Sneakernomics: Here Comes Gen Z, Part 2
Matt Powell, Vice President, Senior Industry Advisor ;
In a recent blog I highlighted some of the major differences between Millennials and Generation Z. I get a lot of questions on how to understand the profile and values of Gen Z, and for brands and retailers it’s certainly necessary to understand this important next generation.
When asked to describe themselves, the most used word by Gen Z is “unique.” Gen Z wants to buy unique products, from unique brands, that are sold at unique retailers. They have also expressed that they’re willing to pay more for such unique products. Taking it a step further, they also want products that are tailored “just for me.”
Gen Z also seeks meaning in their work, relationships, products, and brands. They value relationships above all else. This makes them both tolerant and respectful. Gen Z also appears to have more “old school” work ethics, and I expect they will be hardworking, determined, dependable, and independent.
Gen Z believes that the community, if it comes together, can solve all problems. “Life hacks” (meaning a trick, skill, or shortcut that increases efficiency and productivity or solves problems) are revered. This makes Gen Z intensely collaborative.
As a generation that is out to change the world, Gen Z also wants brands to take visible stands on social issues. Human rights are the primary cause for Gen Z, and equality is non-negotiable. We can also expect more social change as this cohort gains the right to vote. With that, brands can no longer claim to be apolitical. If Gen Z does not agree with a brand’s values, they will take their business elsewhere.
For Gen Z, education is on-demand. They will learn things when they need to know them. We must learn new ways to teach them. In the Gen Z world, everything is “smart,” and all objects have behaviors.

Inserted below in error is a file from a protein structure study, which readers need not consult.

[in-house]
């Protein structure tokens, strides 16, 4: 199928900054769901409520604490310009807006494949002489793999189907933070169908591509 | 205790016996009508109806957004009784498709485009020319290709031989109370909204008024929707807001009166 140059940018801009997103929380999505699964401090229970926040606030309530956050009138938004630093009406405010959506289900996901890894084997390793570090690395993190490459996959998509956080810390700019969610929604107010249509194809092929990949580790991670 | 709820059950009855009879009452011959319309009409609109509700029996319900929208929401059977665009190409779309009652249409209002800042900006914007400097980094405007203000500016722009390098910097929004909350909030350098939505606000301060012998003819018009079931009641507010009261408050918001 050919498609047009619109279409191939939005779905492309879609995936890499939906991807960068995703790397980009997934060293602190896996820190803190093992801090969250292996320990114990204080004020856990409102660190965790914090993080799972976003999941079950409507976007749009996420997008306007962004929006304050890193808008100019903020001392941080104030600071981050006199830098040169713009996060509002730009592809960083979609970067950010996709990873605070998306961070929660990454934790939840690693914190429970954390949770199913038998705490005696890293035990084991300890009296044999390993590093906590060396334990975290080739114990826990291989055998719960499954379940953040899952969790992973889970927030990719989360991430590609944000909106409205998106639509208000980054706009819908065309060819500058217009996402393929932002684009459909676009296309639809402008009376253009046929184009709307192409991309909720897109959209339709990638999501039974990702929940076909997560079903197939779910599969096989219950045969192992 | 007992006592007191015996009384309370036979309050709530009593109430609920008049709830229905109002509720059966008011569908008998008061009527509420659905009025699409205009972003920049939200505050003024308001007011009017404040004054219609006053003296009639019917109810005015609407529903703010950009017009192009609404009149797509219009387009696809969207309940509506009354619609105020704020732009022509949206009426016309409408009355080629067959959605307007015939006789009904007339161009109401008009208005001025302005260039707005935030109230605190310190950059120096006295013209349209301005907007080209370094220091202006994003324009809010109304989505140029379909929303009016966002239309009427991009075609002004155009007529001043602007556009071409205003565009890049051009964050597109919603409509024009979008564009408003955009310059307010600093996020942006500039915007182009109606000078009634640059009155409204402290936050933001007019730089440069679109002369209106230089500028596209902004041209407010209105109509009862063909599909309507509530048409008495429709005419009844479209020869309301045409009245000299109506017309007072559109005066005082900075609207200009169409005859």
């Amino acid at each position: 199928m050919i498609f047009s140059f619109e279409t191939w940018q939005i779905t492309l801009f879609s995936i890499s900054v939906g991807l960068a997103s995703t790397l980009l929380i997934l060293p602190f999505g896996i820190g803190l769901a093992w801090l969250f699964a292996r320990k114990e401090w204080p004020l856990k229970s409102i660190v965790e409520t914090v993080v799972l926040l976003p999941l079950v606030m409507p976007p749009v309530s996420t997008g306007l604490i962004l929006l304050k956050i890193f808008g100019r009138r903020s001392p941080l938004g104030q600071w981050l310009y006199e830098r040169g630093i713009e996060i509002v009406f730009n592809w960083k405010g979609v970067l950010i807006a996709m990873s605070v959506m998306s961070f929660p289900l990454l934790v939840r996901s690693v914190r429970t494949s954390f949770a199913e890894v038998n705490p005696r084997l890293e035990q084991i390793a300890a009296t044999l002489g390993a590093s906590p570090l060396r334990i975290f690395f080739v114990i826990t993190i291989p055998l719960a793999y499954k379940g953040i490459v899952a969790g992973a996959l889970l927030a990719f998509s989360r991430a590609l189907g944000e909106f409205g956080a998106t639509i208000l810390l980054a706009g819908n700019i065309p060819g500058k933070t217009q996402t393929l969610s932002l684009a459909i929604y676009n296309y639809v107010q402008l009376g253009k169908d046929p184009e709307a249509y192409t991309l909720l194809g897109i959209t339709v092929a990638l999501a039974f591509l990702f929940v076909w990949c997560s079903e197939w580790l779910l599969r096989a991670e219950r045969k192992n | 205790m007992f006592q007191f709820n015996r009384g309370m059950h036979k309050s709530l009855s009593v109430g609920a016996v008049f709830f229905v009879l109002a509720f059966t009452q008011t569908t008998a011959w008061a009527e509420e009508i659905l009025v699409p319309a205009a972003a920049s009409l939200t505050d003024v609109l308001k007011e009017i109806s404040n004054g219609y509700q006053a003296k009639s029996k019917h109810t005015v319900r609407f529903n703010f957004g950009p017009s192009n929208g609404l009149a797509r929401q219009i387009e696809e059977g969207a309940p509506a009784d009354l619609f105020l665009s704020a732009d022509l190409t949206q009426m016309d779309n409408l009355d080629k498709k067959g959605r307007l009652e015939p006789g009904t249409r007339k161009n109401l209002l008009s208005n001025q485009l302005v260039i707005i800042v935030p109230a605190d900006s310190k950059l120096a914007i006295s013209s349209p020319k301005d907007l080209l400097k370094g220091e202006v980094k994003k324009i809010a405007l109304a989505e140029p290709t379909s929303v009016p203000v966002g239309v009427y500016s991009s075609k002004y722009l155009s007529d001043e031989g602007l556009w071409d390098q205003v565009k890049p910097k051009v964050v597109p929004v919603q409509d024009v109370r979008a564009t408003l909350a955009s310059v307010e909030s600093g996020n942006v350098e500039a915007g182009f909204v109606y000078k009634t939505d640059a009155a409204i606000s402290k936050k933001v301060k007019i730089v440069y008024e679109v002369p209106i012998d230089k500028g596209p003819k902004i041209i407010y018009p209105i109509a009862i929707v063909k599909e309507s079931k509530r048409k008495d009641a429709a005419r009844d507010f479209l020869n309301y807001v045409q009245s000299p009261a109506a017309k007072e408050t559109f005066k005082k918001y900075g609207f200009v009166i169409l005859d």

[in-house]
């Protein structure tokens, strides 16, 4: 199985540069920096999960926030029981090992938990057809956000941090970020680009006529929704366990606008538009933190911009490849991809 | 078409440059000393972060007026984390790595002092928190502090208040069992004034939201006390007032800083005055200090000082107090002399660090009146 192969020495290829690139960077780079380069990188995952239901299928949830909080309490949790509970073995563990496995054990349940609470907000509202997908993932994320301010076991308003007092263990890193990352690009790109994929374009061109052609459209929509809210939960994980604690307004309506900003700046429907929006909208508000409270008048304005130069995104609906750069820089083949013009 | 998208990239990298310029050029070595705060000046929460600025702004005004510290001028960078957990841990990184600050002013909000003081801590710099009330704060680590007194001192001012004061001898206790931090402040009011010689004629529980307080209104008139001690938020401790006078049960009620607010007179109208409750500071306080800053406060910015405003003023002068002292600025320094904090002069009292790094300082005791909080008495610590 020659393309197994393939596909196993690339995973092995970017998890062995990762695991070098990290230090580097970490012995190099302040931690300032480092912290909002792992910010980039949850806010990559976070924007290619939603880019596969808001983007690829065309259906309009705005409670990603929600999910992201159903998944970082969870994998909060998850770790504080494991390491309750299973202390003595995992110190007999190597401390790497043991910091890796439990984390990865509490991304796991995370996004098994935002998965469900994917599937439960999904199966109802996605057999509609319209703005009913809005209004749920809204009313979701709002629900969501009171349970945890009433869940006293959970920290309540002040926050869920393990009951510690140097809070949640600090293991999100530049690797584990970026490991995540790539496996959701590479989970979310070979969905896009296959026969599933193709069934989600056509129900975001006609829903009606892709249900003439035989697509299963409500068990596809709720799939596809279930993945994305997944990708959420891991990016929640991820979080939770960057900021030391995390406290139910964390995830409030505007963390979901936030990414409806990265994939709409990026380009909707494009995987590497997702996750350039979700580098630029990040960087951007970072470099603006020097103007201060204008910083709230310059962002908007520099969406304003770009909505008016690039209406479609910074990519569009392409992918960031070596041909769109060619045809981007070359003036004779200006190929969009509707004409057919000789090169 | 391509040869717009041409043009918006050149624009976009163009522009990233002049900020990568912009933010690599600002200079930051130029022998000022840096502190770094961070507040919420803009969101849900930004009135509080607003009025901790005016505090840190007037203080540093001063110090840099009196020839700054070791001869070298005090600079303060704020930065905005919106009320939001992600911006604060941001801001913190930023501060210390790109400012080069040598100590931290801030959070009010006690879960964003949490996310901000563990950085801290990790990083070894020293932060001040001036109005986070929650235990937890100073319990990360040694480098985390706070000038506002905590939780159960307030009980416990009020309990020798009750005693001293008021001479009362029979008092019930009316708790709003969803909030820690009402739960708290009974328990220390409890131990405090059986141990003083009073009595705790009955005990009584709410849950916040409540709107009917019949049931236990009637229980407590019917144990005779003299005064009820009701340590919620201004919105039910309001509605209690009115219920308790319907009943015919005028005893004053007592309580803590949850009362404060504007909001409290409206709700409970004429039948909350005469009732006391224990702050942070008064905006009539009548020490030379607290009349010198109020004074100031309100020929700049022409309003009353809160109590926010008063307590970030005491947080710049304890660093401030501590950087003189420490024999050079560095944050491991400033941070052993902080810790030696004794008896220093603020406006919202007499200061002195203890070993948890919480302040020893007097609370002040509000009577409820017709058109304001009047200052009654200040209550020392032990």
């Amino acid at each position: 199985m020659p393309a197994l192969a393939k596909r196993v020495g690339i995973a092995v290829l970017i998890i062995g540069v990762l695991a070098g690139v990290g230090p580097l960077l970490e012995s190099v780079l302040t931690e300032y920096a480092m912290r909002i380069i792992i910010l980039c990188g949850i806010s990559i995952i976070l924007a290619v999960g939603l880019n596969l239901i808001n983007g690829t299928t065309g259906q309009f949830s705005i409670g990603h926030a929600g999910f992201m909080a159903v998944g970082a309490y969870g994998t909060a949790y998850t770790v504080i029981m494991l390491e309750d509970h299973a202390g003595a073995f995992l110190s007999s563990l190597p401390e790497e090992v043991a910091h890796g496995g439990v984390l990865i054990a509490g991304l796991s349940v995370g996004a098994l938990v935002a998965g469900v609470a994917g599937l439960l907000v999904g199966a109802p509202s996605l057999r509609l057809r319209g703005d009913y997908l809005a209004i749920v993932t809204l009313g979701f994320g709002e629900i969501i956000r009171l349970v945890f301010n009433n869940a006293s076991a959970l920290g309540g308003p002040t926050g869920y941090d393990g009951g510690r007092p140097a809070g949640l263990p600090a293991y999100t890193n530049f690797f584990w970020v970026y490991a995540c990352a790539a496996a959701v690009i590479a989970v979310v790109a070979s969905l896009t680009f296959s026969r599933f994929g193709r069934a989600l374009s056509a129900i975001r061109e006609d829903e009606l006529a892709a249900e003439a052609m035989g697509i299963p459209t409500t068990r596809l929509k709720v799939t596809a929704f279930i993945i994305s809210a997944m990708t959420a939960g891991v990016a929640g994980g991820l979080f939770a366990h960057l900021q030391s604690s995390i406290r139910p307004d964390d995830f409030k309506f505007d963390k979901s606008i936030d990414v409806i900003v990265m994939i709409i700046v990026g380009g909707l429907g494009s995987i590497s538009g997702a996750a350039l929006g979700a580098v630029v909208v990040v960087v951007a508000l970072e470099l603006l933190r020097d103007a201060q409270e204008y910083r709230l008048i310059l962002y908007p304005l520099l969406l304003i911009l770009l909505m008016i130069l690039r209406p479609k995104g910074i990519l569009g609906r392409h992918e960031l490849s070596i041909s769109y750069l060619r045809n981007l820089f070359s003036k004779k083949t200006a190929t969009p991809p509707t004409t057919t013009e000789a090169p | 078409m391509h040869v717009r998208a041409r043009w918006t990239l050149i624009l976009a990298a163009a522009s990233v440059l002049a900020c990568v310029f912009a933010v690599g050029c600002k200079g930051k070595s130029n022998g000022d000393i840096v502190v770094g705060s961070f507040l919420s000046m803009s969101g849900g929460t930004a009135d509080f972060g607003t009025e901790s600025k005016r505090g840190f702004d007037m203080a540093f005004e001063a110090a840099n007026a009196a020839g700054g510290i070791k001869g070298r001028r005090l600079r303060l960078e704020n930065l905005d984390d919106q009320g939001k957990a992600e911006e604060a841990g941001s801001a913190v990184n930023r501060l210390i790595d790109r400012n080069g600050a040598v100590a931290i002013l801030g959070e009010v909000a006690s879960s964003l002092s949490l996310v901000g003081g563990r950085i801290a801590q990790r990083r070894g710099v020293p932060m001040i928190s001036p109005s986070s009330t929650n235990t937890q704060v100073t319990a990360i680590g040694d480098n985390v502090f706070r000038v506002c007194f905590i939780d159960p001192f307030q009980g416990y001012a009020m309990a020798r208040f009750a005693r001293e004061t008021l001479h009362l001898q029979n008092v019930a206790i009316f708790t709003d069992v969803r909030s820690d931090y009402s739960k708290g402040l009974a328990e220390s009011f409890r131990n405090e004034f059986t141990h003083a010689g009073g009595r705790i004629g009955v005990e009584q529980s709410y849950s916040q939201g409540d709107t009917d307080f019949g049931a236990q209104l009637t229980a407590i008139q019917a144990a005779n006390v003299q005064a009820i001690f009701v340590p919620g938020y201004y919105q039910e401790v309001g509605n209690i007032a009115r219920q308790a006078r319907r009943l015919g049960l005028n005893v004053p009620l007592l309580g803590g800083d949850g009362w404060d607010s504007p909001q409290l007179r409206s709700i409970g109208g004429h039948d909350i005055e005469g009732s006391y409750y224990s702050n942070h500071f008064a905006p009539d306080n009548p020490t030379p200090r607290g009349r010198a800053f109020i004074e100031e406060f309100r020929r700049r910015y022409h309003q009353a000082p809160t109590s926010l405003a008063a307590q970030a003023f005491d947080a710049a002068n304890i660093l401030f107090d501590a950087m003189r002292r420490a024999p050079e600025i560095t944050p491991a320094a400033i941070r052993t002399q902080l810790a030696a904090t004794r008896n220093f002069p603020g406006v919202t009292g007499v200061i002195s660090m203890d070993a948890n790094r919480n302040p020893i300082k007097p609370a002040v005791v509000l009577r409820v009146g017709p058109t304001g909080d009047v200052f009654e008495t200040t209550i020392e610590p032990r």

Gen Z has moved from self to selfies. They have given up virtually all concerns for privacy, and they share everything. This makes them ripe for contextual marketing.
Brands and retailers must adapt to this new generation. In order to successfully serve Gen Z, brands and retailers must again adjust the way they market.
Because Gen Z wants a relationship with brands, they will seek out brands that share their values. Brands must earn their influence with Gen Z, and earn it every day.
Related Blog Posts
It has so far been a solid year for the U.S. team sports equipment market, helped by the new youth baseball bat regulations and golf equipment sales.
Activewear sales from February through April 2018 were essentially flat, as the proliferation of fashion brands emulating performance wear continues to take its toll, says NPD’s Matt Powell.
Athletic footwear sales from February through April 2018 grew in the low single-digits. Matt Powell recaps how key categories and brands performed during these months.
The recent decision by the U.S. Supreme Court which allows states to regulate gambling on sports will have an impact on the sports retail business, Matt Powell explains.
- Top 10 Sellers | Entertainment Industry Trends
- Leisure Sneakers, Comfort-Oriented Styles Drive Footwear Sales
- 10 Trends You Should Know About Kids' Licensed Products
- Plant-based Proteins Aren't Just for Vegans Anymore
- New industry analysis on bra sizing uncovers full-figure opportunities